WATERBORO — Joe Eon won four individual Class A wrestling championships at Massabesic from 2006-09 and helped the Mustangs win back-to-back team titles in 2007 and 2008.

In his first season as the Mustangs’ head coach Eon, 32, led the team to the Class A Dual Meet championship.

So he knows a bit about winning.

That’s probably why for Eon, and especially his veteran wrestlers, there is a niggling feeling that Massabesic left something on the table last season.

Instead of winning their first Class A team title since 2008, the Mustangs finished second to Noble – Massabesic’s seventh runner-up finish since its last title.

“I think the guys know we had a lot more potential last year and we didn’t wrestle to our capabilities at the end of the season,” Eon said. “That was last year. I want to move forward.”


Jack Harriman, a senior, said it’s time to reverse a trend and reach peak form at the right time.

“We messed it all up at regionals,” Harriman said. “We had some key kids who definitely should have qualified for states that, due to injuries or technical things, couldn’t go to states, and that definitely hurt.”

The most important thing at a regional meet is to place as many wrestlers as possible in the top four of their weight class, thus qualifying for the state meet. Massabesic advanced seven wrestlers. Those seven performed exceptionally well at the state meet. Massabesic had more finalists than Noble (4 to 3), and both teams had six wrestlers place. But Noble, with nine wrestlers, won more bouts and had twice as many pins (12 to 6) at the state meet, finishing with a 110-89 advantage.

One change this year for all wrestling teams in Maine are slight tweaks to the middle and heavier weight classes, to stay aligned with the other New England states. The first six classes, from 106 to 138 pounds, remain unchanged. From that point, the changes are relatively minor. The next weight will be 144 instead of 145, followed by 150 (was 152), 157 (160), 165 (170), 175 (182), 190 (195) and 215 (220). The heavyweight class still has a max weight of 285.

Massabesic has the pieces for a title run, starting with seniors Dominick Bubar, Harriman, Isaac Boulard and Austin DeWitt, and two-time state runner-up Nicholas Chenard, a junior.

A year ago, Bubar won the 160-pound state title and went on to place sixth at the New England championships. He’ll likely wrestle at 165 this year. Harriman, at 145, and Chenard, at 120, both placed second. Boulard was a state runner-up as a sophomore at 106 and figures to be among Class A’s best at 113.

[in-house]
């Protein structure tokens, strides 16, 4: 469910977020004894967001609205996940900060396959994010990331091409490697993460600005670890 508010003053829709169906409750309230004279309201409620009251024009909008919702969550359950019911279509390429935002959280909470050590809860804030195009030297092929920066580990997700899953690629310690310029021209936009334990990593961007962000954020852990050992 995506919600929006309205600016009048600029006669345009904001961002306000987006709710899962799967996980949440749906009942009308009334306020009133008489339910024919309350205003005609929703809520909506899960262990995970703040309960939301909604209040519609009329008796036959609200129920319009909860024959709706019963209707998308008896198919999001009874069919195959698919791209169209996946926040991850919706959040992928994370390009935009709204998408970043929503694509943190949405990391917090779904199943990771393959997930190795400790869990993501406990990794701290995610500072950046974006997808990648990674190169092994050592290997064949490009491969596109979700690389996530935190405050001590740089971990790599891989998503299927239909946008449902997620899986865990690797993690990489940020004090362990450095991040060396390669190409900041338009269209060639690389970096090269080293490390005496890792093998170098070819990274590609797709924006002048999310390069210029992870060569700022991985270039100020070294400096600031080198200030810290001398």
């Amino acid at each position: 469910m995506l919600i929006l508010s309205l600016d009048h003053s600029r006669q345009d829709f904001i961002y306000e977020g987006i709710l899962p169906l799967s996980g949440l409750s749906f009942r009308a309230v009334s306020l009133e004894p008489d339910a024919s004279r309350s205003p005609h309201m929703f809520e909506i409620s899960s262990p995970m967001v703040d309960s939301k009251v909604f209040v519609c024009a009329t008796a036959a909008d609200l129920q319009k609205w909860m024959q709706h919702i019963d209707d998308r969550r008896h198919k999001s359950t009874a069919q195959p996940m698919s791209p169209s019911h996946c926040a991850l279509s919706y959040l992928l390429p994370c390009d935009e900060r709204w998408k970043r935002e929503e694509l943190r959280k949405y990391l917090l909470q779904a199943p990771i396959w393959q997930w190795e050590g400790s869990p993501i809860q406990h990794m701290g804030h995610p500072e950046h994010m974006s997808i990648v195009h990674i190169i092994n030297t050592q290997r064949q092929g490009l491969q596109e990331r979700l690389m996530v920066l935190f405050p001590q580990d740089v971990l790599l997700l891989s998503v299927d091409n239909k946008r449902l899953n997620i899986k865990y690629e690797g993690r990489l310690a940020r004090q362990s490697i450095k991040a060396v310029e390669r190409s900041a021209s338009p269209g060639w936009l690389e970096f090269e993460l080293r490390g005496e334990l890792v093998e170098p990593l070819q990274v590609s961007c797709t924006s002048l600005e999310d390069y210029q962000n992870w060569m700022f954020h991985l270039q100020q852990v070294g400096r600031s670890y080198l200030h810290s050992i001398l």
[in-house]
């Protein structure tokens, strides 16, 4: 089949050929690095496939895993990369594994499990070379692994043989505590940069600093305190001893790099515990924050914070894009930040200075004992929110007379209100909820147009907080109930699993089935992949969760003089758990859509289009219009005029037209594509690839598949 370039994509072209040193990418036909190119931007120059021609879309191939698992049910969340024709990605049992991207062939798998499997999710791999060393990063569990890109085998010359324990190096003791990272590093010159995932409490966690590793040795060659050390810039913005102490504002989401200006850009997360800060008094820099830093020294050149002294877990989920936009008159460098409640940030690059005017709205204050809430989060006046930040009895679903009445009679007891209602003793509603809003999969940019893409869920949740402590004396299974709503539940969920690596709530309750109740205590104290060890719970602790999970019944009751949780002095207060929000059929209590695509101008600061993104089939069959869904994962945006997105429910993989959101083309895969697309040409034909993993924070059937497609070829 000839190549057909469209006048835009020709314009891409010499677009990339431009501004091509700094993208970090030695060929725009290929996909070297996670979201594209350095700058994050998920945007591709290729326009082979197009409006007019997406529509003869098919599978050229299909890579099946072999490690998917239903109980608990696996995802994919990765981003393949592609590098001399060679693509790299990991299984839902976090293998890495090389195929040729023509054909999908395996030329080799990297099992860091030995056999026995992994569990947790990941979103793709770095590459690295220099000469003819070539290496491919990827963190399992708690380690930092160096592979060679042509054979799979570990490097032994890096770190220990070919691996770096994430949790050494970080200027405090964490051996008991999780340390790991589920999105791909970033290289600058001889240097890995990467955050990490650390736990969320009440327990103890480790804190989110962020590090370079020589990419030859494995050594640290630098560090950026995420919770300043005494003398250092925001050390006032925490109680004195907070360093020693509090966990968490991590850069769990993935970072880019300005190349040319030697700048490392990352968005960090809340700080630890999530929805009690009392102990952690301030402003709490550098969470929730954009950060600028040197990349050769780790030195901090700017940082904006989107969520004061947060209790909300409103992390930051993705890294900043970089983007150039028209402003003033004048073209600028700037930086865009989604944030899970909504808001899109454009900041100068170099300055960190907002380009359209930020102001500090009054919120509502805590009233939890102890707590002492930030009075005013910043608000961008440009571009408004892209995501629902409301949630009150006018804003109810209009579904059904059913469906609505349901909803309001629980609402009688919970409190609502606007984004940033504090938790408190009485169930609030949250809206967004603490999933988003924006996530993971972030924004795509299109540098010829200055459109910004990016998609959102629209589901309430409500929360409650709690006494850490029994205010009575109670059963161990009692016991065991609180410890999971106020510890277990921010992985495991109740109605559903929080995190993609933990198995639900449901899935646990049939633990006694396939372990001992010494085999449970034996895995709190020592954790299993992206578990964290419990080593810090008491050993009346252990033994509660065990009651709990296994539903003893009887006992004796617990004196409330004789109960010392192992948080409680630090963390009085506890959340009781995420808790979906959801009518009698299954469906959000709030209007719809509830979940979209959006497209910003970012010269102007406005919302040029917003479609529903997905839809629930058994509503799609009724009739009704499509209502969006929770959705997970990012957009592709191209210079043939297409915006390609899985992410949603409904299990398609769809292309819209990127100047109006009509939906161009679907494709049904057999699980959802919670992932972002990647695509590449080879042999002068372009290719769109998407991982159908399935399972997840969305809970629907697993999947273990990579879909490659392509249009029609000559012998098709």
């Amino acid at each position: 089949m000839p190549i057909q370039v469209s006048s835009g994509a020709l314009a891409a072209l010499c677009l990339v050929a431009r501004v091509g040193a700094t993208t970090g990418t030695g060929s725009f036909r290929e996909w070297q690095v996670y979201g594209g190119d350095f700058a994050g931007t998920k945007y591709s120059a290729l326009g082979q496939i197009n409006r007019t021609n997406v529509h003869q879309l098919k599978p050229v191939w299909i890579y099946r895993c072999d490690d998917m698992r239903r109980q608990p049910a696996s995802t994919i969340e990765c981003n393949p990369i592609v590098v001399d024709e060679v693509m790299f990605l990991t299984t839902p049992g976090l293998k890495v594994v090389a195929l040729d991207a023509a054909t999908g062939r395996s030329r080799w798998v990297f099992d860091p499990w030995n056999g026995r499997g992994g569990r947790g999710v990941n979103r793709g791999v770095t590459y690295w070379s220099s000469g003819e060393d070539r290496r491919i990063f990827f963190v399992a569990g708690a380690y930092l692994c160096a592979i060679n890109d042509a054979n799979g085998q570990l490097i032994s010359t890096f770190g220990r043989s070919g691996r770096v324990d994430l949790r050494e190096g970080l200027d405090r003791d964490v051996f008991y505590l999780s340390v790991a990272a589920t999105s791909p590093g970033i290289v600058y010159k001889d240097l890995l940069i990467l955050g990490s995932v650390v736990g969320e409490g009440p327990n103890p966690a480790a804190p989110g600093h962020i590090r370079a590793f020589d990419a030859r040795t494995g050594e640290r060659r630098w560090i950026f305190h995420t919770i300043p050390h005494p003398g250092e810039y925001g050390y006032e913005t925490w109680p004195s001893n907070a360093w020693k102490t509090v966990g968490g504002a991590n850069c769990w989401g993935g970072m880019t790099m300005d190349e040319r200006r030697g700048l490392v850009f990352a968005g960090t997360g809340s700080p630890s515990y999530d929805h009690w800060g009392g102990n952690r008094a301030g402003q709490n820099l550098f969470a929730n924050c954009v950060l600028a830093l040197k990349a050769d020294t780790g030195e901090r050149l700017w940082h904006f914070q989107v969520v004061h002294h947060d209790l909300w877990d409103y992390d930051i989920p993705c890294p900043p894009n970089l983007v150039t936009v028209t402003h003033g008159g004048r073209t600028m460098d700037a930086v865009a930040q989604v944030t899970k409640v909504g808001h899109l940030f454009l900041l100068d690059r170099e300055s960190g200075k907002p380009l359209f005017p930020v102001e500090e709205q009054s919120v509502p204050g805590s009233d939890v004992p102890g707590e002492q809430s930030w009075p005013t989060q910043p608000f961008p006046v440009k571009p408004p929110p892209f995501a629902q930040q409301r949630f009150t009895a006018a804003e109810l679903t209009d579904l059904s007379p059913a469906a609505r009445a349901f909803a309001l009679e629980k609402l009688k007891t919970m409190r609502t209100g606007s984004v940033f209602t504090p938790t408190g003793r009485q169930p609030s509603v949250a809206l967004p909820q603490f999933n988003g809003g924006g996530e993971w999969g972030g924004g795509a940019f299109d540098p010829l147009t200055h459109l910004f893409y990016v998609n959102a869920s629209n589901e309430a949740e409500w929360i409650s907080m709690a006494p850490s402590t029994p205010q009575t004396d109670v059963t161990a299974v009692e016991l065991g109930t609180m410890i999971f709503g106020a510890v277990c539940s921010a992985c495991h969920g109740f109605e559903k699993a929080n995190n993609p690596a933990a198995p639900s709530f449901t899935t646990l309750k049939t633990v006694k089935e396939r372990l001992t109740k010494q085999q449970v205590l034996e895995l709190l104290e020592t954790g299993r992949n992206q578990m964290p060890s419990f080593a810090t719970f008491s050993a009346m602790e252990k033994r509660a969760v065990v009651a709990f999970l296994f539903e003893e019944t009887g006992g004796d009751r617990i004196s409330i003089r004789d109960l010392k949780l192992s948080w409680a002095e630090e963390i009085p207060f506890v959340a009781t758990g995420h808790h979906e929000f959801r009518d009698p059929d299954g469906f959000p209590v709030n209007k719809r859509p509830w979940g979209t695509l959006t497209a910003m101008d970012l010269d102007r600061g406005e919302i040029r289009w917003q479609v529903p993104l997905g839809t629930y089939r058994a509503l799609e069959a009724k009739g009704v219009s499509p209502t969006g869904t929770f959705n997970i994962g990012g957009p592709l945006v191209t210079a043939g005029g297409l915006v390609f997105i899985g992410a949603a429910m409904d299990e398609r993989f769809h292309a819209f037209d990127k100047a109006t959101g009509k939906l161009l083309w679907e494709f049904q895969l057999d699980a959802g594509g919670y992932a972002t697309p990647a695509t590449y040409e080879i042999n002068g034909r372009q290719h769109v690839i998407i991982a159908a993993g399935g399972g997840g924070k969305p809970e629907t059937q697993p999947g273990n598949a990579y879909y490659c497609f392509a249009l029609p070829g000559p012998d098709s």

“We need the guys to step up. This year, they understand what we need. We need to work harder so we can actually win the team states and come back all happy like we wanted to last year,” Bubar said. “It didn’t happen, so we’ve all got our goals this year to push each other and walk away from states celebrating.”

DeWitt was third at 113 pounds last season while wrestling for Biddeford/Thornton. He wrestled in the Massabesic youth program before moving to Arundel in sixth grade, and is glad to be back with his original wrestling buddies.

“The coaching staff is amazing. I mean, you’ve got Joey Eon, four-time state champion. You’ve got Leo (Amabile, an assistant coach), a state champion and 100-win wrestler. You’ve got talent on talent,” DeWitt said. “Everyone here has been wrestling for so long. It’s the same crew from when I started wrestling at 5 years old.”

This season has started well. Massabesic, strongest from 106 through 165 pounds, showed its overall depth by winning a preseason dual meet tournament at Oxford Hills. This past weekend, the Mustangs finished third at the Jarvis Memorial tournament in Athens, Pennsylvania. DeWitt, Harriman and Bubar won their weight classes, freshman Evan Boulard, who will be in the 126-pound slot, placed second, and Isaac Boulard was third.

Harriman agreed that Eon has brought a renewed energy to the program – a “change of brand” as he called it.

“We look up to him quite a bit, so that helps,” Harriman said. “It’s just the discipline factor and the will to win. Like there’s no other option but to win, so that helped the team out quite a bit.”


Eon is also happy to be back with Massabesic, where he wrestled two seasons with his father, Bob Eon, as head coach and the latter two under Rick Desrosiers, who was the Mustangs coach from 2008-22.

Joe Eon wrestled at Norwich University as a freshman and part way through his sophomore season before transferring and finishing his degree at Unity College. From 2010 through 2018, Eon basically stayed away from wrestling. After dedicating himself to the sport from a very young age, he needed a break, he said. An arborist for Central Maine Power who is in charge of managing the utility’s tree work, Eon began to help with the youth program in 2019.

“By taking that eight, nine years off, it kind of reignited that flame, and now I’m ready to give back,” Eon said.

During a recent practice, it was apparent that Eon, who won his titles at 140 and 145 pounds, is glad to be back on the mat – and is still a formidable opponent.

“I’m still young enough to roll around with them, in 30-second goes,” he said with a laugh. “I’m not going six minutes. Those days are behind me. I just want to give back and spread my knowledge, and what better place to do it than the school where I wrestled?”

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